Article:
The first time Jorge brought home one of these spiky, pungent green fruits, I felt sure that no matter how much he effused, there was no way a guanábana would taste good. And when he cut it open, and I saw the whitish–gray-tinged flesh, peppered with many hard, dark seeds, my suspicions intensified.
“But this is,” he said, “my favorite fruit.”
“What do you do with it?” I asked.
According to Jorge — who was born and raised not far from where we live in Yucatán — guanábana is one of the soursops, and these are super fruits.
Soursops are considered anti-inflammatory, antioxidant, and antibacterial agents that are used to help treat multiple afflictions. They are traditional remedies for many ailments such as lice, fever, edema, coughs, blood infections, arthritis, depression, parasites, asthma, and inflammation. Some studies have shown the soursops may even reduce tumors for prostate, breast, colorectal, and pancreatic cancers. However, evidence for these claims is not conclusive.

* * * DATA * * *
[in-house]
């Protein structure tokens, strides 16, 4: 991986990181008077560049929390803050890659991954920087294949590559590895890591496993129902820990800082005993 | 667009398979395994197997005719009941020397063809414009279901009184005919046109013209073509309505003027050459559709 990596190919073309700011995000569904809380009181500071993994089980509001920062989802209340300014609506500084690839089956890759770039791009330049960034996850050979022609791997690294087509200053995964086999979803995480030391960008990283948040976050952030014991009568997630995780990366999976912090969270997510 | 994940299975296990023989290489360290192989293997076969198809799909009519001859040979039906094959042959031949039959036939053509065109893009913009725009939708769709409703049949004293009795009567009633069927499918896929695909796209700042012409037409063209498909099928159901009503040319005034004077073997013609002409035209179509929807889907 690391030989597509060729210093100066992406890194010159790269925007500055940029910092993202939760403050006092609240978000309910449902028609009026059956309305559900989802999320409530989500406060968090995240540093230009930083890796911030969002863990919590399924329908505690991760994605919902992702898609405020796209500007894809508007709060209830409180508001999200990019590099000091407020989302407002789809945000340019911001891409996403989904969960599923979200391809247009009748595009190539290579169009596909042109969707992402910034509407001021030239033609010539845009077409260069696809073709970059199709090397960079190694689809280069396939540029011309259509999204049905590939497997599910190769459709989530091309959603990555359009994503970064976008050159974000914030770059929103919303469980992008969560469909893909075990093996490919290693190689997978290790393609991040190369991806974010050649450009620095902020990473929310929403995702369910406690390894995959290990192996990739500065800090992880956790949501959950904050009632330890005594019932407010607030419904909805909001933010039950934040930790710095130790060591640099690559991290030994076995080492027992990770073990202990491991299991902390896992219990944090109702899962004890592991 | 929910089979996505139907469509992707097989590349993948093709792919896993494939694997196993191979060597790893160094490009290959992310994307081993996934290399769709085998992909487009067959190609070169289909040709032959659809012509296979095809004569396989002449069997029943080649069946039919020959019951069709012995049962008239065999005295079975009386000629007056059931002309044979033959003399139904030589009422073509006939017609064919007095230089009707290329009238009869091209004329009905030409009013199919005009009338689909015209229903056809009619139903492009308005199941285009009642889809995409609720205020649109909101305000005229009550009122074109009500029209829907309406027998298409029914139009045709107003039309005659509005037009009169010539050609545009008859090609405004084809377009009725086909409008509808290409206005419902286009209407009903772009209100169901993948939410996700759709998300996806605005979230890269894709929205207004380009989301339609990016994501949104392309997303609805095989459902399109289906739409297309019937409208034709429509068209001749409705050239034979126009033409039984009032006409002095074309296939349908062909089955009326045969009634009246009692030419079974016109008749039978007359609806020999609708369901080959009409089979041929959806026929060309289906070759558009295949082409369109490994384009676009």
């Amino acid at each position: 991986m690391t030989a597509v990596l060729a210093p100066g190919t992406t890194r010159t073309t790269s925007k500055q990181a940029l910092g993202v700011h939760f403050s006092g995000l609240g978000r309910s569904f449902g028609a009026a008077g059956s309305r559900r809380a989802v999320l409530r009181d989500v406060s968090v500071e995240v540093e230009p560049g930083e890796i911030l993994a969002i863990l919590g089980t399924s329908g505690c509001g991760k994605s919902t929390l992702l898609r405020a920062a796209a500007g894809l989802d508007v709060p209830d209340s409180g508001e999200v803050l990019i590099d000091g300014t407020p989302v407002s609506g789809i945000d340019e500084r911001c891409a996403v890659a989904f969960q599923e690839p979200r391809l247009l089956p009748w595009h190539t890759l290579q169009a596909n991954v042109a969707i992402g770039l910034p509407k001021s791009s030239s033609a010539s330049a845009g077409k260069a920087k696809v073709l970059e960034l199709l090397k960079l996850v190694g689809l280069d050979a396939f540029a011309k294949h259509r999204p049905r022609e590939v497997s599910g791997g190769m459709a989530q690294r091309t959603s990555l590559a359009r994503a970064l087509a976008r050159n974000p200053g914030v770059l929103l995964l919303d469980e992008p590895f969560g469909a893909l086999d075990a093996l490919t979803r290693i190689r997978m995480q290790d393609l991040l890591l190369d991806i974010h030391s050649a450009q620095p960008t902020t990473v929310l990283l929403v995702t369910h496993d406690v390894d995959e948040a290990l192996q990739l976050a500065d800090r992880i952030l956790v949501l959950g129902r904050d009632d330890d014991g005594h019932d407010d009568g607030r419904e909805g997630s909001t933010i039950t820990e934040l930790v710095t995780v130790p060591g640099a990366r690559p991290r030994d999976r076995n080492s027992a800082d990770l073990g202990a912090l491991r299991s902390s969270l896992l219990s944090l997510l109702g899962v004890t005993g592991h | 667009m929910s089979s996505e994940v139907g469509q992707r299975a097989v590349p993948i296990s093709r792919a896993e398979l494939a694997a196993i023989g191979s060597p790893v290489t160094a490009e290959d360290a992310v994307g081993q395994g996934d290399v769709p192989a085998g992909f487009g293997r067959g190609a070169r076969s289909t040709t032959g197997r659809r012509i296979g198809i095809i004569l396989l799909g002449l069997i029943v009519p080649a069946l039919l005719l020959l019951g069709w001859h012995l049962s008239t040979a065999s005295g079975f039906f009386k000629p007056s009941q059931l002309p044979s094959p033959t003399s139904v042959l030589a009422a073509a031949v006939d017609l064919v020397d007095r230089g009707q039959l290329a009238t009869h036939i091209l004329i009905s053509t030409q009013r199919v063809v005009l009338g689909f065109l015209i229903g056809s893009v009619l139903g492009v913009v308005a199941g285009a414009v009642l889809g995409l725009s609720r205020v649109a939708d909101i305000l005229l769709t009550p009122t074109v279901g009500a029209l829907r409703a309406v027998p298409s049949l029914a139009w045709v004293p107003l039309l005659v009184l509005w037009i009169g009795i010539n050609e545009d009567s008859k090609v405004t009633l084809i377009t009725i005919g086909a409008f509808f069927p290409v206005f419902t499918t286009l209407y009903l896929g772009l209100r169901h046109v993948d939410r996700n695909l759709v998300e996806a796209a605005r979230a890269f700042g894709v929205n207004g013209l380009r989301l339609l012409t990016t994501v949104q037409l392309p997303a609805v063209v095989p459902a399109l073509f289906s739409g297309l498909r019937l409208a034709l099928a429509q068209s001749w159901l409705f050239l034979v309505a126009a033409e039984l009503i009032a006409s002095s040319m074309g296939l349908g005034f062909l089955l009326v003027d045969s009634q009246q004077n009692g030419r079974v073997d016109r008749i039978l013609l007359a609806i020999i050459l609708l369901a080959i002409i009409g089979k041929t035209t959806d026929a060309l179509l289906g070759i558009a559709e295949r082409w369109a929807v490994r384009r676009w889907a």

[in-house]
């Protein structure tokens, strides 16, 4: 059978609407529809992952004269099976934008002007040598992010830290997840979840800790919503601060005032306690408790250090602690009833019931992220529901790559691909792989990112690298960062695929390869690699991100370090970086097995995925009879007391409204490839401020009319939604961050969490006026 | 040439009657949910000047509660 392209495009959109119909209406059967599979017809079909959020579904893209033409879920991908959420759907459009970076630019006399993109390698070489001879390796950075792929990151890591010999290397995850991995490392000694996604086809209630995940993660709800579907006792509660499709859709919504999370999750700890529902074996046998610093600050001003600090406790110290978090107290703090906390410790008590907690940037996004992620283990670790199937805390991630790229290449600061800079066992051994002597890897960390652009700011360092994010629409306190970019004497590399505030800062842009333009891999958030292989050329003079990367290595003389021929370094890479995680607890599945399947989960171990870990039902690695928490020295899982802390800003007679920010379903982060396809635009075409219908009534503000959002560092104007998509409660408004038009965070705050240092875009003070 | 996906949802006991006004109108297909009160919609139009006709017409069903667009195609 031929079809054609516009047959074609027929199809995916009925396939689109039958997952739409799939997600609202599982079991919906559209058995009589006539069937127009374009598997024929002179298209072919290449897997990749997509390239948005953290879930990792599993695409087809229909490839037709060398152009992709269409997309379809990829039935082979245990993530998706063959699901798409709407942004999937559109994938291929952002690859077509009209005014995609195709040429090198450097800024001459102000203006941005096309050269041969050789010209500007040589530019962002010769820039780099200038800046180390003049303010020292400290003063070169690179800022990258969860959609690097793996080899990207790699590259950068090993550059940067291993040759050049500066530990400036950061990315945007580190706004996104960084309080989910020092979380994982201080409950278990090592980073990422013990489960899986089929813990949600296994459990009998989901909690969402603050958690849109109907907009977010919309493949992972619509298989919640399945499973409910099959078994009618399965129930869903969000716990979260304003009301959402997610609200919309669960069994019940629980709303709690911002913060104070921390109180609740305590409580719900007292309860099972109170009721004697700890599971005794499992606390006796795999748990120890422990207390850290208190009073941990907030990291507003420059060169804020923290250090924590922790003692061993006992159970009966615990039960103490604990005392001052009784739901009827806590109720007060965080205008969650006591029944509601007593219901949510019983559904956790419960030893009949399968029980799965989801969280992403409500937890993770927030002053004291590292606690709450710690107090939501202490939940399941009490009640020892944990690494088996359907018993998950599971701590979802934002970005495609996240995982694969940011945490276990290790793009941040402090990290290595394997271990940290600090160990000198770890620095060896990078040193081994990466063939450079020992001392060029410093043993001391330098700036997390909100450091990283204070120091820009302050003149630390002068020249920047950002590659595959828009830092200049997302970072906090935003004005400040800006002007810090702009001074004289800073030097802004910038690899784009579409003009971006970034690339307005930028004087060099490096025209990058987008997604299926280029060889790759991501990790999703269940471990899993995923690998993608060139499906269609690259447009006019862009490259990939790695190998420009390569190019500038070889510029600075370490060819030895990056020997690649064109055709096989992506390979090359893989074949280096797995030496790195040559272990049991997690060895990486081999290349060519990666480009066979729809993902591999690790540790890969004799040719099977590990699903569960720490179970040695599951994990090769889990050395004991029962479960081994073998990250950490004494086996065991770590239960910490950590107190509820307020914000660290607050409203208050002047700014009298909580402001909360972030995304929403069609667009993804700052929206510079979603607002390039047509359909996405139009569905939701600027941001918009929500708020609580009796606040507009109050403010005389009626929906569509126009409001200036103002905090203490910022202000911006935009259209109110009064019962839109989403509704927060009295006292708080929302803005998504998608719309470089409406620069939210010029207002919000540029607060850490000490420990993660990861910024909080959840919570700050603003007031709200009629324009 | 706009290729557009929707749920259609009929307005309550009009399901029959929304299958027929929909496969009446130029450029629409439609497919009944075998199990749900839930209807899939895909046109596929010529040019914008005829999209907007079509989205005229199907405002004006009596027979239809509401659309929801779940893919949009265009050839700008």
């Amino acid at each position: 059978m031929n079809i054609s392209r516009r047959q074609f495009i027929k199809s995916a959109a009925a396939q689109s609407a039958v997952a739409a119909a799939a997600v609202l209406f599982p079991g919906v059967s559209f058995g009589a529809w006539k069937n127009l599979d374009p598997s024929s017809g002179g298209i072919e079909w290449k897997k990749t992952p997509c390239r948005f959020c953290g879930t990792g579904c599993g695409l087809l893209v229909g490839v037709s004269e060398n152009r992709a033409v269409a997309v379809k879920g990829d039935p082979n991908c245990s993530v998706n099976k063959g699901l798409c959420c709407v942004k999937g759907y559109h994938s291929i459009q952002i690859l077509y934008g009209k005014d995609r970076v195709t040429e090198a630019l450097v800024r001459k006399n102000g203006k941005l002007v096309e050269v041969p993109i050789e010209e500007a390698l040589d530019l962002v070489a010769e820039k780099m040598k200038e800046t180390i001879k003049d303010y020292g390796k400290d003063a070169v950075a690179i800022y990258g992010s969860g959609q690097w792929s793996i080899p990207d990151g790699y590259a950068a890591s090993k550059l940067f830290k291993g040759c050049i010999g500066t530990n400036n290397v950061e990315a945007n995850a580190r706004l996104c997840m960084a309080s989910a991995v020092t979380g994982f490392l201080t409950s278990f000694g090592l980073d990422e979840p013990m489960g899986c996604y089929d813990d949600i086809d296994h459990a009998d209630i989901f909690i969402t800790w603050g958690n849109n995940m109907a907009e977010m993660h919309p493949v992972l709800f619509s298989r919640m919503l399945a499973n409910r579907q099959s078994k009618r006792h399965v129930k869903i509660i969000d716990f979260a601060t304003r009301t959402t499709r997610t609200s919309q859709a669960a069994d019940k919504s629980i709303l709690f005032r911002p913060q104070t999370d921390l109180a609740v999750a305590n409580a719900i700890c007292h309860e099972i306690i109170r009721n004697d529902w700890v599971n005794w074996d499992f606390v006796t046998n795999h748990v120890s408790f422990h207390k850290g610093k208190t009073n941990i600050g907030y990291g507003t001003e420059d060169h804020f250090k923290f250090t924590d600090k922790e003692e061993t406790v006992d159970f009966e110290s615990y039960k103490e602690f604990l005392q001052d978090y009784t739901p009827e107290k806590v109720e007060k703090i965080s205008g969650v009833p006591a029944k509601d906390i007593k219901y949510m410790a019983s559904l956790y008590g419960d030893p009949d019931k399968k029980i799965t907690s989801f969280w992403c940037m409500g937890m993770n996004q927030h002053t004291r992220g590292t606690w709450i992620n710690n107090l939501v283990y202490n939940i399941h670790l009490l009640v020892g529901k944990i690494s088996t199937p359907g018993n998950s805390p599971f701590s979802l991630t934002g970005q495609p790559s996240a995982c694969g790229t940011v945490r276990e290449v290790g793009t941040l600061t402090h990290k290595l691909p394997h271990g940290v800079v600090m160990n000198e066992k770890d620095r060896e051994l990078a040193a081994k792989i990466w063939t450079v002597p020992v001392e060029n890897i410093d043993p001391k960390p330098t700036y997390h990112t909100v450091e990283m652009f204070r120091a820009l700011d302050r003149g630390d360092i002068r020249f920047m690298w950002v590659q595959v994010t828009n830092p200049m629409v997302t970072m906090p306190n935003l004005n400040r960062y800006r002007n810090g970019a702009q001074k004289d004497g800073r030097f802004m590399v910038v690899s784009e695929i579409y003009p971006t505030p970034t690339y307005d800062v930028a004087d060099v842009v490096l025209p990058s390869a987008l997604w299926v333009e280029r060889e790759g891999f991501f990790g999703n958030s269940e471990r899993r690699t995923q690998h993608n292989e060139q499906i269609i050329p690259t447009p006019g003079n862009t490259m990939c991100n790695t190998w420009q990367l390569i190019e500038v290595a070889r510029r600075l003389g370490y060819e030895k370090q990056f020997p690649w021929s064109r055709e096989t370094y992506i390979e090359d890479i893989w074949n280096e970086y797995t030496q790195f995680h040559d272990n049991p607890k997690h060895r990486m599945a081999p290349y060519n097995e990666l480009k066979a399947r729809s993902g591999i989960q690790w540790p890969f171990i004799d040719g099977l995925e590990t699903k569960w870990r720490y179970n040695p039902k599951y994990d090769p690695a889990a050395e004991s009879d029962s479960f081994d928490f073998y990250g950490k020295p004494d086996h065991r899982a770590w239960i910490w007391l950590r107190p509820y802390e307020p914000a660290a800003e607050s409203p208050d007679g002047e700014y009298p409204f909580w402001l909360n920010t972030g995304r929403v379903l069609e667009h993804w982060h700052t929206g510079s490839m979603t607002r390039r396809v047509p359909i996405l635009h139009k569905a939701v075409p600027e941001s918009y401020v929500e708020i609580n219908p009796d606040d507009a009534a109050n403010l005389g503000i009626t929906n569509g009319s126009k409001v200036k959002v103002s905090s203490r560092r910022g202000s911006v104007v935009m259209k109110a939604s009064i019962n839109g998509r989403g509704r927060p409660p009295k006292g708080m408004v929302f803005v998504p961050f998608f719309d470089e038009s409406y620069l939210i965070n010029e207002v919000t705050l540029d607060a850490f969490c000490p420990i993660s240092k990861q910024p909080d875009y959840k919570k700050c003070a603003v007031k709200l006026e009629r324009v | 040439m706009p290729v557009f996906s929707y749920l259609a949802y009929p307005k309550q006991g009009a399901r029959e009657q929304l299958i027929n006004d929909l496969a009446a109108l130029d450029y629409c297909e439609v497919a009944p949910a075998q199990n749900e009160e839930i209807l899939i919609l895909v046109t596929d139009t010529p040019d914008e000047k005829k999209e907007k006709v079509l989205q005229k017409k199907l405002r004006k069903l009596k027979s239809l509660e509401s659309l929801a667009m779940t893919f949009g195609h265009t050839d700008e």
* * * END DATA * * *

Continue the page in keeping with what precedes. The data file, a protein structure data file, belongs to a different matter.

But how to eat the guanábana waiting on my table? It looked like a great green sponge. The taste has been characterized as earthy, with sour citrus notes somehow combining strawberry and apple flavors. Jorge said the fruit could be consumed fresh, made into a tea, jelly, ice cream, or juice. Finally, he added the one possibility I would consider — pie — and I’d never met a pie I didn’t like.
So we asked his mother for the recipe, and I made it. My pronouncement? Absolutely delicious!
And here you have it so you can judge for yourself.
- 1 pre-baked pie shell
- The pulp of a 1 kg. fresh, ripe guanábana (broken open, cut into pieces, and seeds removed)
- 1 can sweetened condensed milk
- 2 egg yolks
- 2 tbsp. corn starch dissolved in a little water
Place all the ingredients into the blender and when smooth, cook the mixture in a double boiler for approximately 10 minutes, stirring constantly or until the mixture thickens. Allow to cool, then spoon out and spread evenly over the pie shell. Refrigerate until ready to serve.